Even in the time of Adnan we find ourselves encompassed with legend and with doubt. Bakht-nassar, or Nebuchadnezzar, according to the traditionists, attacked Arabia and, having Adnan and the Jorhomites, devastated Mecca and carried off to Babylon a multitude of captives. But Providence watched over Adnan's son Maadd whom, by the command of the Lord, Eremia and Abrakhia (Jeremiah and Baruch) took with them and nurtured safely in the land of Harran. But between Mahomet and Adnan there is an ascertained interval or only eighteen generations, so that by careful calculation the birth of Adnan cannot be assigned to an earlier date than 180 B.C. 3; while the ravages of Nebuchadnezzar's army occurred B.C. 577 4. Thus, even in events comparatively modem, legend spurns the limitations of reason and chronology.

Dynasty of Jorhomite kings of Mecca, 100 B.C. 200 A.D.

After the expulsion of the Bani Catura, the Jorhomites remained supreme at Mecca, and a list of their kings is given for nine generations, that is for nearly three centuries, beginning about 100 B.C. 5. During this period, in which (according to the language of the Moslems), the Jorhomites usurped the privileges of the Kaaba, of right belonging to the descendants of Ishmael, the following successions took place among the ancestry of the Coreish 6.

Adnan, 130 B.C.; Maudd, 97 B.C.

ADNAN begot two sons, Maadd and Akk. The descendants of Akk moved to the south of Jidda, and mingled with the Yemenites.

Maudd, 97 B.C.

MAADD 7 had four grandsons, Modhar, Rabia, Iyad and Anmar, each distinguished by a most prolific progeny, which was destined to play a conspicuous part in various quarters of the peninsula.

Of the two last, the posterity spread from Yemen to Irac 8. From Rabia sprang several notable tribes, viz. the Bani Abd al Gays, who, eventually passed over to Bahrein on the Persian Gulph; the Anaza 9, who to this day overspread Arabia: the Bani Namir ibn Casit, who settled in Mesopotamia; and finally the Bani Bakr and Bani Taghlib sons of Wail, with their numerous branches, whose wars, famous in the annals of Arabia, will be alluded to hereafter.

Modhar, 31 B.C.; Eilyas, A.D. 2; Mudrika, A.D. 35; Khozaima A.D. 68; Kinana, AD. 101; Nadhr, 134 A.D.; Fihr Coreish, 200 A.D.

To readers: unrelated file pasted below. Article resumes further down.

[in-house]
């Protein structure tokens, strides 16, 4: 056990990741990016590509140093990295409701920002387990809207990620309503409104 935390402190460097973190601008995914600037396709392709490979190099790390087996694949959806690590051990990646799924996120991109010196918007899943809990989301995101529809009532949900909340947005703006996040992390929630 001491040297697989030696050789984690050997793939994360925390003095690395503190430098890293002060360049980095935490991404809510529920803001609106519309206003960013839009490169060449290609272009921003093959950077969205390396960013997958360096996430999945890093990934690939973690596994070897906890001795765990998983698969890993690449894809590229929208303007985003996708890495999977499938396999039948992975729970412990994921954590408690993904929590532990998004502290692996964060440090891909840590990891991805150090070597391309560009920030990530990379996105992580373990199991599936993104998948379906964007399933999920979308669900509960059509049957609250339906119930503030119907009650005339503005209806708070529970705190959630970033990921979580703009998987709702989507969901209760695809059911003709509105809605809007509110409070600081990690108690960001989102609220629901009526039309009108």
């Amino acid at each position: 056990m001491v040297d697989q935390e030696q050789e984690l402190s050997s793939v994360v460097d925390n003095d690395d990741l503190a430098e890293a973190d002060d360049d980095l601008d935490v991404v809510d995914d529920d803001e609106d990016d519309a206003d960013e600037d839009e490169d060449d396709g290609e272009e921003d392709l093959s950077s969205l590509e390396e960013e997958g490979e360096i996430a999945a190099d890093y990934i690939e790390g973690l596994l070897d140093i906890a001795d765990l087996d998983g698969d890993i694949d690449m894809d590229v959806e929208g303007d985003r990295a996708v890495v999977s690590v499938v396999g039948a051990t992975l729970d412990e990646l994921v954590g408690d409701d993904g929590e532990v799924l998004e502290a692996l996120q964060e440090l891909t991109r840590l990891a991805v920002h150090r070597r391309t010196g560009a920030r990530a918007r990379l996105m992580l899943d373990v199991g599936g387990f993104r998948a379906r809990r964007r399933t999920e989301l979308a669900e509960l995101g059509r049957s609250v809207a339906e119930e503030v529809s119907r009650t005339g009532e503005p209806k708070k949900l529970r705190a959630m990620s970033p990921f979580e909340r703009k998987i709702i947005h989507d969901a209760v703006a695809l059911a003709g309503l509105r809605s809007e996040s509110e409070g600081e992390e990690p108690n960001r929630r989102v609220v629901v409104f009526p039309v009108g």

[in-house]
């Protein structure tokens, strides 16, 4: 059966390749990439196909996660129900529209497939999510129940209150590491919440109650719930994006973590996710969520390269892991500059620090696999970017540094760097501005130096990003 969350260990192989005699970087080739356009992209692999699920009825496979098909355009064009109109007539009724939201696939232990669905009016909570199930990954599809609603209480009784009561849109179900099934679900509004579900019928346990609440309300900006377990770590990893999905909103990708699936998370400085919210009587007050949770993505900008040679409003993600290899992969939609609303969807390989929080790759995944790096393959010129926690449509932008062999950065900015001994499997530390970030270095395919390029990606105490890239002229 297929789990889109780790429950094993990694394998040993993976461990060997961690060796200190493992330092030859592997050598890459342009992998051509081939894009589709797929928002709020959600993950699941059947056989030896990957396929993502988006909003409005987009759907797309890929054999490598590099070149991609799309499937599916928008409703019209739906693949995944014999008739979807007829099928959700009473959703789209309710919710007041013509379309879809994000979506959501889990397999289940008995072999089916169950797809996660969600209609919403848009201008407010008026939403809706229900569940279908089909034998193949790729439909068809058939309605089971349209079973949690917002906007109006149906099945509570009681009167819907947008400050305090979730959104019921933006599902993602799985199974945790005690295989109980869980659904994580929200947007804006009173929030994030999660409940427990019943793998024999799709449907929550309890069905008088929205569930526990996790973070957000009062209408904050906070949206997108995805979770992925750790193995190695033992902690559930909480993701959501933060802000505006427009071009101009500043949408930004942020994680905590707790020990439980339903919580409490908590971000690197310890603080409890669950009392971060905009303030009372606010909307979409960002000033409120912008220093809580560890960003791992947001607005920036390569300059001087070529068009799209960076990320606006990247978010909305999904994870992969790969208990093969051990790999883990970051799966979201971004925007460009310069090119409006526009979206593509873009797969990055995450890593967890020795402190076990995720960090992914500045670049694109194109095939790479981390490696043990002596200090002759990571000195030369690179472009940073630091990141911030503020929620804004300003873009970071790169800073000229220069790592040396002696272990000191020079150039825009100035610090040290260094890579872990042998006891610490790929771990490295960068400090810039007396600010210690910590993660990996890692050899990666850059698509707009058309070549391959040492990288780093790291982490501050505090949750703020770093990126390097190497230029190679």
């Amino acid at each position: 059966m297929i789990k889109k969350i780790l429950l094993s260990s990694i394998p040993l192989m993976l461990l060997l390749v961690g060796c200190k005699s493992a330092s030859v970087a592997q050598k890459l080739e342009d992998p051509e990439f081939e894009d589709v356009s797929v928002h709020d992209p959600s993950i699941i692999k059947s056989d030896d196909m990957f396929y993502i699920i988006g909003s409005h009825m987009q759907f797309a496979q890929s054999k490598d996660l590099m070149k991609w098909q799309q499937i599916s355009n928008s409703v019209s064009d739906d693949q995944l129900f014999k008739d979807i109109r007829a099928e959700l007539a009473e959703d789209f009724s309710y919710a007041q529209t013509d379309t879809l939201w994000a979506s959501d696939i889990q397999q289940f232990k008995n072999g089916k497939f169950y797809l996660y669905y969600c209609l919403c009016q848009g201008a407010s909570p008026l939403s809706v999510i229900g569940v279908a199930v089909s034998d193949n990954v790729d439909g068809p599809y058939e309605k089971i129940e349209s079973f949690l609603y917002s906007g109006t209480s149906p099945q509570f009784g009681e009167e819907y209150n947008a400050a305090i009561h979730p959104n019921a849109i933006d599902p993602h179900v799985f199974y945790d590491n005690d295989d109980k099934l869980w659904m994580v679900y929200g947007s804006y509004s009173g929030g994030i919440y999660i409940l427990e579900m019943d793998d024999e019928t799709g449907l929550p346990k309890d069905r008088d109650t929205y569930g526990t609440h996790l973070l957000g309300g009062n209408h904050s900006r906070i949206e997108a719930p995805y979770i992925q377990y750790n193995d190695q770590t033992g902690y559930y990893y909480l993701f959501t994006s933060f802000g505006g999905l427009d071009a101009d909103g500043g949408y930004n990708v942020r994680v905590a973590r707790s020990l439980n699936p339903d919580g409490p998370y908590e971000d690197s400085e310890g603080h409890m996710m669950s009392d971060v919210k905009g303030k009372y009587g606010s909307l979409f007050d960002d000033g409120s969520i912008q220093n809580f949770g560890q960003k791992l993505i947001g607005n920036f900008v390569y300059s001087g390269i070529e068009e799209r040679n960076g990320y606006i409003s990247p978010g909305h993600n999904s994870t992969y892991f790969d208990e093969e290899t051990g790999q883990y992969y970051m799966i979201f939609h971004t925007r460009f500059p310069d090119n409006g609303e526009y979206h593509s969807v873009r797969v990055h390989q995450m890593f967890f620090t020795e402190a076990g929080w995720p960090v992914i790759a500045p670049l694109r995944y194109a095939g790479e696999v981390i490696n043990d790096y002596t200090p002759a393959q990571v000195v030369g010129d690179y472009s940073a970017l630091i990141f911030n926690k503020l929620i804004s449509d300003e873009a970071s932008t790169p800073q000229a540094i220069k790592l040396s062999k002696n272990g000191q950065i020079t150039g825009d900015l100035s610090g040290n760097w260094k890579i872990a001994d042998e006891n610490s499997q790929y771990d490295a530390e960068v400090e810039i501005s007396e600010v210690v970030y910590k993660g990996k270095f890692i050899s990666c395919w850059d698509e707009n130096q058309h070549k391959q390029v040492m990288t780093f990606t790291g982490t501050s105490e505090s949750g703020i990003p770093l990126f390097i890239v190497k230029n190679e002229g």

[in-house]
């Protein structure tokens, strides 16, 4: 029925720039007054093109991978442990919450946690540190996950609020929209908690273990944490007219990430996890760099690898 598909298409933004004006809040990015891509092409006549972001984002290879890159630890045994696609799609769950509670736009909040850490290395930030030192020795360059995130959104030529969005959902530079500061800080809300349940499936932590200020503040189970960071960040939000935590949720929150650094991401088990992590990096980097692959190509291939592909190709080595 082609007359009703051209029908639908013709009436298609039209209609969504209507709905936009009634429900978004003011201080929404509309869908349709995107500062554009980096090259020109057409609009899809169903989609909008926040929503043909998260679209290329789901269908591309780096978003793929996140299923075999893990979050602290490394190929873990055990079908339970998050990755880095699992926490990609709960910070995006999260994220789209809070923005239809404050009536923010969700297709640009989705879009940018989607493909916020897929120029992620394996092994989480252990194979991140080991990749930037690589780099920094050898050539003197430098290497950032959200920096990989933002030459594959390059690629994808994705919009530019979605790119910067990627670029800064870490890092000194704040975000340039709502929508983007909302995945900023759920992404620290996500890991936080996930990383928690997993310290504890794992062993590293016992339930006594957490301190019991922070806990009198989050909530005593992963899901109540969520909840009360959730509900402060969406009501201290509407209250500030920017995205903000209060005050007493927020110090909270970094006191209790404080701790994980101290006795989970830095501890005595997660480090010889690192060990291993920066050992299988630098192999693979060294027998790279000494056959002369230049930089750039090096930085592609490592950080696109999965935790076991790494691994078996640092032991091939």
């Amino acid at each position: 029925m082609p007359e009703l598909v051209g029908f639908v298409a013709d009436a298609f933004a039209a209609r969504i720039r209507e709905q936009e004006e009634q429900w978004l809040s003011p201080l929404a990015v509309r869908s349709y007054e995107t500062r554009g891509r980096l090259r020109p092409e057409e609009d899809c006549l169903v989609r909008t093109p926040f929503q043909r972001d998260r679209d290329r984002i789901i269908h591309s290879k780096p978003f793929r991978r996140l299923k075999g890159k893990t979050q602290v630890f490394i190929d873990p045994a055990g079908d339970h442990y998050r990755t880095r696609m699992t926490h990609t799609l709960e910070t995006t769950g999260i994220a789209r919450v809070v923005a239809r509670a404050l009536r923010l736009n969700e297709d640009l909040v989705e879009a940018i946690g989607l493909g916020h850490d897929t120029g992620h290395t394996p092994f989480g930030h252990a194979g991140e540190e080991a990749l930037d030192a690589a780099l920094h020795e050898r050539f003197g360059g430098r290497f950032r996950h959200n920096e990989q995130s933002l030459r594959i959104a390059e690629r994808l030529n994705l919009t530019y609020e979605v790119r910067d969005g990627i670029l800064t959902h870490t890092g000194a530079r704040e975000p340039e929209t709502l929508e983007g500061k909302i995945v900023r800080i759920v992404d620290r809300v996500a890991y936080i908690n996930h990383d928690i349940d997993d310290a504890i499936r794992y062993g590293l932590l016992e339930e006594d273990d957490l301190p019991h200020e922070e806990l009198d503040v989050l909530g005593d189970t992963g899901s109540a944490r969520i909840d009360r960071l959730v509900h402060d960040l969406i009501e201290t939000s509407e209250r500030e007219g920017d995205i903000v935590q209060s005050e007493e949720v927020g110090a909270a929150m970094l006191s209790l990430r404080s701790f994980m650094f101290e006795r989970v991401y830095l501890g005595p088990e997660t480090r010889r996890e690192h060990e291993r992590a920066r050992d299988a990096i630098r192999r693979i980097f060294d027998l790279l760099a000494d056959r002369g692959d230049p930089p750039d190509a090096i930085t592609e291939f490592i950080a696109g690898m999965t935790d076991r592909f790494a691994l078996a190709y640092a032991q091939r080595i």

MODHAR had two sons, Eliyads, and Aylan the father of Cays. From Cays descended the powerful tribes of the Bani Adwan, Chatafan, Suleim, Hawazin, and Thackif.

The descendants of ELIYAS, who was born about the beginning of the Christian era, are, from their Codhaite mother, termed the Bani Khindif; one of them, Tabikha, was progenitor of the Bani Mozaina, and of the Bani Tamim, famous in the history of Najd.

Another son of Eliyas, called MUDRIKA, was the father of Khozaima and Hodzail. The latter was the ancestor of the Bani Hodzail, distinguished in the annals both of war and of poetry, and, as we learn from Burkhardt, still occupying under the same name the environs of Mecca 10.

KHOZAMIA begot Asad and Kinana. The Bani Asad retired to Najd, but were subsequently expelled by Yemen tribes. They eventually returned to the Hejar, where they bore a prominent part in opposing the arms of Mahomet.

KINANA had six sons, and each became the chief of a numerous family. Among them was Abu Monat the father of Bakr and, through him, of the Bani Duil, Laith, and Dhamra11. But the most illustrious of his sons was NADHR, the grandfather of FIHR, surnamed Coreish 12, and the ancestor, at the distance of eight generations, of the famous Cusaai (born 400 A.D.)

Appearance of the Azdites, end of 2nd century

Up to the era of Nadhr or of his son Malik, that is to the end of the second century, the Jorhomites retained their supremecy. About that period the migration of the Bani Azd from Yemen, repeatedly mentioned above 13, took place. The horde of Azdite adventurers entered the Hejaz, and settled at Batn Marr, a valley near Mecca.